Businesses will leverage blogs, wikis, mashups and social networking tools to help make their employees’ collaboration efforts more efficient and productive in 2008, according to a Forrester Research report released Jan. 28.
Though most IT departments have resisted Web 2.0 technologies because they believed them to be frivolous consumer tools, Forrester analysts expect half of the 42 percent of enterprises that say Web 2.0 is not on their priority list to add it by year’s end. For these shops, the consumer-oriented Web 2.0 will evolve to the enterprise Web 2.0.
Forrester analyst G. Oliver Young said the tide is turning in part because the IT shops that test drove Web 2.0 tools for help desk ticket resolution and IT project management in 2007 will begin rolling out these tools more broadly to lines of business this year.
Moreover, there is the renegade IT factor to consider. Young said that because so many knowledge workers post their own blogs or use social networks such as Facebook to connect with people in the workplace, IT managers will deploy enterprise-ready tools to give their employees a more secure outlet for such collaboration.
This was a major theme at IBM’s Lotusphere show the week of Jan. 21, with company officials telling attendees that knowledge workers are seeking out blogs, wikis and social networks. By offering corporate-sponsored tools, companies can mitigate security risks.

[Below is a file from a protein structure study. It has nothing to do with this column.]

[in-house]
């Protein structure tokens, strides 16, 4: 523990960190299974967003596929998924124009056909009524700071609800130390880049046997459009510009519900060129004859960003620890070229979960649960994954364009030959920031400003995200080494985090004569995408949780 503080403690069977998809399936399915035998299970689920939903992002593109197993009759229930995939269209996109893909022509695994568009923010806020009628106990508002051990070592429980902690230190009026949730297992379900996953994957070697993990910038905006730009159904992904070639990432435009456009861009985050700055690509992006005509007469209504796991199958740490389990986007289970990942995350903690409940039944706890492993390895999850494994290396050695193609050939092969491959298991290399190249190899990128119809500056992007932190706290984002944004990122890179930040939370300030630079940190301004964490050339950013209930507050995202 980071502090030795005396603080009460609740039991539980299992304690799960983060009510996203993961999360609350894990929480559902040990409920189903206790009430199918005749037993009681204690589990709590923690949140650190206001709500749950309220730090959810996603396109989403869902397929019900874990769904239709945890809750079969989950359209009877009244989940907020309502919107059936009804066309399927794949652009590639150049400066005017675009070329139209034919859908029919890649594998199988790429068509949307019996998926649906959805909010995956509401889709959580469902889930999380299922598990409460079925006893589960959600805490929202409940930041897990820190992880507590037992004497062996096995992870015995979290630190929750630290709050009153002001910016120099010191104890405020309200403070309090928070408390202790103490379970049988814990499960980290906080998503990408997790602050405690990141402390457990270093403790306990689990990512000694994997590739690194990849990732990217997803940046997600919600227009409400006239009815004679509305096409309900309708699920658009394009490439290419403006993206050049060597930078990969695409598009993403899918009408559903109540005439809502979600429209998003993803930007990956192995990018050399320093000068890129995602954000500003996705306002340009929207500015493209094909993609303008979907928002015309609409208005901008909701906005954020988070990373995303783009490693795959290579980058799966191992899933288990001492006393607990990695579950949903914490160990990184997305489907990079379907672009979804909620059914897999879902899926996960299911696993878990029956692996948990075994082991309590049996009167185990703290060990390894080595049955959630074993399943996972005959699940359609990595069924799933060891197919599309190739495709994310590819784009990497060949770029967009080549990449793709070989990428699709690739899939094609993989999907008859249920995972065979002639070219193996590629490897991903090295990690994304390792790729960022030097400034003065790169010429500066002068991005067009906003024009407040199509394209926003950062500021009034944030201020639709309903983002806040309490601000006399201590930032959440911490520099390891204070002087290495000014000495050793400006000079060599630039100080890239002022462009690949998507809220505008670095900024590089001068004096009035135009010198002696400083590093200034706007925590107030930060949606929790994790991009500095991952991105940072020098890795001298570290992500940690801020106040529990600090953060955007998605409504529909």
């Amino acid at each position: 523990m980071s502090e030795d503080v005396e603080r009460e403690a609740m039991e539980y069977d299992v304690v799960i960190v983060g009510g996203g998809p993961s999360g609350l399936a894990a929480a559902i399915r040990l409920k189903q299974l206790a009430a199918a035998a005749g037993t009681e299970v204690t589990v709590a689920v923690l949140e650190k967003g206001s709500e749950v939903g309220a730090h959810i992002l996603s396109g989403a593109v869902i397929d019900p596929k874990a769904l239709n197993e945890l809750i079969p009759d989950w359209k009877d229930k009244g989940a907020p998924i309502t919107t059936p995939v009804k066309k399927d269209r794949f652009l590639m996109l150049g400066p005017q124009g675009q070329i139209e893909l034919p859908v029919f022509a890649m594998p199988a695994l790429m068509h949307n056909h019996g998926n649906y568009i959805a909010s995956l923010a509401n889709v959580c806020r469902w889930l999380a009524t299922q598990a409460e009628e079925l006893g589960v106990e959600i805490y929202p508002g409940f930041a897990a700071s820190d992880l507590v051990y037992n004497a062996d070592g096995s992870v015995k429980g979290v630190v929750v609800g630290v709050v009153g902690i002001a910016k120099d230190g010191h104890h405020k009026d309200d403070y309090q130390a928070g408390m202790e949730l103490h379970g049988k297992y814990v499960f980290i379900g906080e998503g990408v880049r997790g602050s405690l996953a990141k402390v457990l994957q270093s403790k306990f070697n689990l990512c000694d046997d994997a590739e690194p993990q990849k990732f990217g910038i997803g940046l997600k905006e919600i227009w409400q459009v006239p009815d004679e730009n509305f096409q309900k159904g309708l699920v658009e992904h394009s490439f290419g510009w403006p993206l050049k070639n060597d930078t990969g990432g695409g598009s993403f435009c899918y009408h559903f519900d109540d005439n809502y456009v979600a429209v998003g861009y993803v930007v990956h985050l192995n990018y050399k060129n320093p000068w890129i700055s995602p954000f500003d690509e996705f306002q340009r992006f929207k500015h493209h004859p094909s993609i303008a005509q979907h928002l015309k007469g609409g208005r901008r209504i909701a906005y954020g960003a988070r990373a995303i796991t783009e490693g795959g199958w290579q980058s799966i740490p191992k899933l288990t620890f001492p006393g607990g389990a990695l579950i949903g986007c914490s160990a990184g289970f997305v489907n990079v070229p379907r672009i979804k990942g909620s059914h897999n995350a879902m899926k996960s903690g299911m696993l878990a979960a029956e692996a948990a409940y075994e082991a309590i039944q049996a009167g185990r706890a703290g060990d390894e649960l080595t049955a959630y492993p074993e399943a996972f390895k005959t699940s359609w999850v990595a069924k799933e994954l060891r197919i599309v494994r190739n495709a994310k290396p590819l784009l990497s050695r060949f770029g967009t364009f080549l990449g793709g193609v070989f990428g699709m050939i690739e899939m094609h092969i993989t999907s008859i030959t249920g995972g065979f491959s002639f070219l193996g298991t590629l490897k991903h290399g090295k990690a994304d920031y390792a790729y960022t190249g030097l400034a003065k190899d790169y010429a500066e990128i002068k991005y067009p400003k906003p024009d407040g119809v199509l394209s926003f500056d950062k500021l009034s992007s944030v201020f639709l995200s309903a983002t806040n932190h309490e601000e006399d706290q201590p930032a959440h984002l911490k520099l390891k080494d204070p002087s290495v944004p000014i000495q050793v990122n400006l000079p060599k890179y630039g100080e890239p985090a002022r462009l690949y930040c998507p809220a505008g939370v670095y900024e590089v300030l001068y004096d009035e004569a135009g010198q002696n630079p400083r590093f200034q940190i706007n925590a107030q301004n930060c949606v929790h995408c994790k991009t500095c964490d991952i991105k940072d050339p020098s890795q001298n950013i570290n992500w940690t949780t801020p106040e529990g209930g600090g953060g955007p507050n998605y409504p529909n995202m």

To date, acquisitions of Web or enterprise 2.0 technologies and vendors by businesses have been modest at best. Forrester expects this trend to continue.
Specifically, Young said power vendors such as IBM, Microsoft, Oracle and SAP will grow organically. However, he allowed that nouveau wildcards such as Google and Salesforce.com could acquire Web 2.0 vendors in the SAAS (software as a service) market. That story could change three years out, when maturing vendors struggle to flourish amid the steep competition.
Coke and Pepsi. Crest and Colgate. It’s hard to unseat an entrenched incumbent in any market and Young said Microsoft’s SharePoint “will continue to steamroll the market.”
He said that while challengers will be quick to denigrate the quality of SharePoint’s wiki, blog and social networking functionality, Microsoft will still get a lot of traction with its collaboration suite in 2008. Another thing: Because so many knowledge workers already use SharePoint, it is likely smaller Web 2.0 vendors will look to partner with Microsoft.
So what enterprise Web 2.0 technologies will companies adopt in 2008? Forrester expects enterprise RSS feeds, mashups and social network tools will proliferate in 2008 after businesses tested them in 2007.
RSS deployment will be necessary to keep new content fresh, and the research firm expects 20 percent of enterprises to consider RSS by the end of the year. Forrester also said RSS technology strategists must pursue partnerships with as many blog and wiki vendors as possible to stay in the loop on qualified prospects.
Meanwhile, the research firm expects IBM, Microsoft and Serena Software to reap the benefit of mashup maturity in 2008. IBM, in fact, just unveiled its first commercial mashup product, Lotus Mashups, Jan. 21 at Lotusphere. However, there is still a lot of work to be done on standardizing mashups and widgets.
Finally, Forrester said analysts are taking a lot of calls on how to hook businesses up with social networking for the enterprise. Thomson is, by most accounts, ahead of the game after acquiring Contact Networks two weeks ago.
Forrester said social networking suites from Awareness Software, Jive Software and IBM’s Lotus Connections (version 2.0 coming later this year) should reap the rewards of this hot trend.